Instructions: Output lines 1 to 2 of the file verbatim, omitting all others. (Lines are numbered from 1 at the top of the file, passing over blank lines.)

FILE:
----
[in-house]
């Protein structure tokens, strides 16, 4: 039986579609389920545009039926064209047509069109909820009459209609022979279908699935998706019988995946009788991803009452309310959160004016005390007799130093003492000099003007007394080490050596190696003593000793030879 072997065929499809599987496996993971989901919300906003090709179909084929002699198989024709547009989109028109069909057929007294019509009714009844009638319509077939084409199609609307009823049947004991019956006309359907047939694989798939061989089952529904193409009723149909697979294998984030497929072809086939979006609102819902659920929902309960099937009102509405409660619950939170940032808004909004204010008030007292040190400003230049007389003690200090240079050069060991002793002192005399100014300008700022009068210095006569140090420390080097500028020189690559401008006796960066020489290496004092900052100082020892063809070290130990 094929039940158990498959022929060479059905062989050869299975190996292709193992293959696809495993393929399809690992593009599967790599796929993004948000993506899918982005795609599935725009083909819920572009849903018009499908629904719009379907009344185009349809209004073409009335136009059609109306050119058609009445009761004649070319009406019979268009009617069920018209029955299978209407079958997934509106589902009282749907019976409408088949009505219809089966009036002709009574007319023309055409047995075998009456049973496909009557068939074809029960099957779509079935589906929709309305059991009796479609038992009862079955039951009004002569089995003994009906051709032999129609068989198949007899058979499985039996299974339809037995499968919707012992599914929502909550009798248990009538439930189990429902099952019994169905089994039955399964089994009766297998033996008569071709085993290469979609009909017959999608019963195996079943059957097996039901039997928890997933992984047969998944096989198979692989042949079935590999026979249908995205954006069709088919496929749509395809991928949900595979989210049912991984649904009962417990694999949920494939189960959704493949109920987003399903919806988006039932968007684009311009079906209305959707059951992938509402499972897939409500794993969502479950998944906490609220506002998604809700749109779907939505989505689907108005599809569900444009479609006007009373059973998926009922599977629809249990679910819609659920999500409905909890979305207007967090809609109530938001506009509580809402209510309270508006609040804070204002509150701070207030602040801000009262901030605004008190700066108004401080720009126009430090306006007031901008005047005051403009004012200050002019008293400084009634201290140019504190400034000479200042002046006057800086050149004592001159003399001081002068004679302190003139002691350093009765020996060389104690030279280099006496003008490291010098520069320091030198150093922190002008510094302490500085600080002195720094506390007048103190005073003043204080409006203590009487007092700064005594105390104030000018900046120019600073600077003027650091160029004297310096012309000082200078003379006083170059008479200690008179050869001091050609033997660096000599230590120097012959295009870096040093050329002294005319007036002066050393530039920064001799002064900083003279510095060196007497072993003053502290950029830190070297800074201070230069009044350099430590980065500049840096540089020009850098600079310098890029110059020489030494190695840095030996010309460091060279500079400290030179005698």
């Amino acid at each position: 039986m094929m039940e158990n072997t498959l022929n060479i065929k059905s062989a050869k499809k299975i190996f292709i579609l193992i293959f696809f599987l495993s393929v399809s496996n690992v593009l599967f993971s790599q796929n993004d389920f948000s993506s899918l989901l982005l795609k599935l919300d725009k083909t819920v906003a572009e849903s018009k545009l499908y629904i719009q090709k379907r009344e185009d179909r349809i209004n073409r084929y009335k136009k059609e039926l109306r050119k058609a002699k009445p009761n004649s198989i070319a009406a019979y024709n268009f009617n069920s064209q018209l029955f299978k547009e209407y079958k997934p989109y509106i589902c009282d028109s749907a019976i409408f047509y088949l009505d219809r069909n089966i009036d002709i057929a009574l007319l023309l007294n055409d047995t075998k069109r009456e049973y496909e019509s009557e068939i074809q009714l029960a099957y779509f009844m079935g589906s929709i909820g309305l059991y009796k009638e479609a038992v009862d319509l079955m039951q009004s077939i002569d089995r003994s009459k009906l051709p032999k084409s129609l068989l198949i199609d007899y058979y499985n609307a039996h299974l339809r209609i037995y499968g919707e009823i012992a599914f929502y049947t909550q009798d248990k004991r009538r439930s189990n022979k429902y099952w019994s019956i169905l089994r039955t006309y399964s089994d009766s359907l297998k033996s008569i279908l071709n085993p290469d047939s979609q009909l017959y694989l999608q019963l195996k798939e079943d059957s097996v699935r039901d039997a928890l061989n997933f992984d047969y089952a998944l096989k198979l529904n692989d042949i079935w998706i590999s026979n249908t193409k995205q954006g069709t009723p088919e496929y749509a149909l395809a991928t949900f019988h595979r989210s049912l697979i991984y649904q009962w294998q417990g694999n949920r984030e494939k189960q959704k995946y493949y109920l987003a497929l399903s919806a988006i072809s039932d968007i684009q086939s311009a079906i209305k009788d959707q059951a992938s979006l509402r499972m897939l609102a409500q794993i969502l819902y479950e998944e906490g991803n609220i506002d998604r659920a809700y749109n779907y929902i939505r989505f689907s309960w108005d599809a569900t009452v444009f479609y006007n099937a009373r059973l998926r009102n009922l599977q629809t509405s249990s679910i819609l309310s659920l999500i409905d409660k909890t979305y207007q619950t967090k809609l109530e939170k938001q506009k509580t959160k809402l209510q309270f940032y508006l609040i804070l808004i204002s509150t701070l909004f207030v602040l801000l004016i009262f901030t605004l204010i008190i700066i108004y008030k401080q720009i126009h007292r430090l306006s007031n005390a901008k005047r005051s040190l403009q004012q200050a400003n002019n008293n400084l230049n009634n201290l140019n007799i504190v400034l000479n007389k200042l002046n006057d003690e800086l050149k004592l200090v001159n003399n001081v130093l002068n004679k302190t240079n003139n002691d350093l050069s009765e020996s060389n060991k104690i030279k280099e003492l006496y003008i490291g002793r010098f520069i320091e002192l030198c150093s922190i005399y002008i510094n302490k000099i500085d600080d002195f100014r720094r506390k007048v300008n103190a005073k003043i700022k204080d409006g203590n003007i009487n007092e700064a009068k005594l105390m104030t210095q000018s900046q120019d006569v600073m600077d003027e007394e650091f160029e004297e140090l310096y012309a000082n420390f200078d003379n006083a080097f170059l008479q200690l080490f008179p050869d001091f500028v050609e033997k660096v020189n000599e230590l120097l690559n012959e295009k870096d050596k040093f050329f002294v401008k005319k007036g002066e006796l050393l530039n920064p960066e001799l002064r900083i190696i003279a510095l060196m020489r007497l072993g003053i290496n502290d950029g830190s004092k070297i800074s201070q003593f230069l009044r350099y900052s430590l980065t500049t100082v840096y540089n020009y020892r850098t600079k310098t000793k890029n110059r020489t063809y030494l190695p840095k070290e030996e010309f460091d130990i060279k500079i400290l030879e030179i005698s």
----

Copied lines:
[in-house]
């Protein structure tokens, strides 16, 4: 039986579609389920545009039926064209047509069109909820009459209609022979279908699935998706019988995946009788991803009452309310959160004016005390007799130093003492000099003007007394080490050596190696003593000793030879 072997065929499809599987496996993971989901919300906003090709179909084929002699198989024709547009989109028109069909057929007294019509009714009844009638319509077939084409199609609307009823049947004991019956006309359907047939694989798939061989089952529904193409009723149909697979294998984030497929072809086939979006609102819902659920929902309960099937009102509405409660619950939170940032808004909004204010008030007292040190400003230049007389003690200090240079050069060991002793002192005399100014300008700022009068210095006569140090420390080097500028020189690559401008006796960066020489290496004092900052100082020892063809070290130990 094929039940158990498959022929060479059905062989050869299975190996292709193992293959696809495993393929399809690992593009599967790599796929993004948000993506899918982005795609599935725009083909819920572009849903018009499908629904719009379907009344185009349809209004073409009335136009059609109306050119058609009445009761004649070319009406019979268009009617069920018209029955299978209407079958997934509106589902009282749907019976409408088949009505219809089966009036002709009574007319023309055409047995075998009456049973496909009557068939074809029960099957779509079935589906929709309305059991009796479609038992009862079955039951009004002569089995003994009906051709032999129609068989198949007899058979499985039996299974339809037995499968919707012992599914929502909550009798248990009538439930189990429902099952019994169905089994039955399964089994009766297998033996008569071709085993290469979609009909017959999608019963195996079943059957097996039901039997928890997933992984047969998944096989198979692989042949079935590999026979249908995205954006069709088919496929749509395809991928949900595979989210049912991984649904009962417990694999949920494939189960959704493949109920987003399903919806988006039932968007684009311009079906209305959707059951992938509402499972897939409500794993969502479950998944906490609220506002998604809700749109779907939505989505689907108005599809569900444009479609006007009373059973998926009922599977629809249990679910819609659920999500409905909890979305207007967090809609109530938001506009509580809402209510309270508006609040804070204002509150701070207030602040801000009262901030605004008190700066108004401080720009126009430090306006007031901008005047005051403009004012200050002019008293400084009634201290140019504190400034000479200042002046006057800086050149004592001159003399001081002068004679302190003139002691350093009765020996060389104690030279280099006496003008490291010098520069320091030198150093922190002008510094302490500085600080002195720094506390007048103190005073003043204080409006203590009487007092700064005594105390104030000018900046120019600073600077003027650091160029004297310096012309000082200078003379006083170059008479200690008179050869001091050609033997660096000599230590120097012959295009870096040093050329002294005319007036002066050393530039920064001799002064900083003279510095060196007497072993003053502290950029830190070297800074201070230069009044350099430590980065500049840096540089020009850098600079310098890029110059020489030494190695840095030996010309460091060279500079400290030179005698």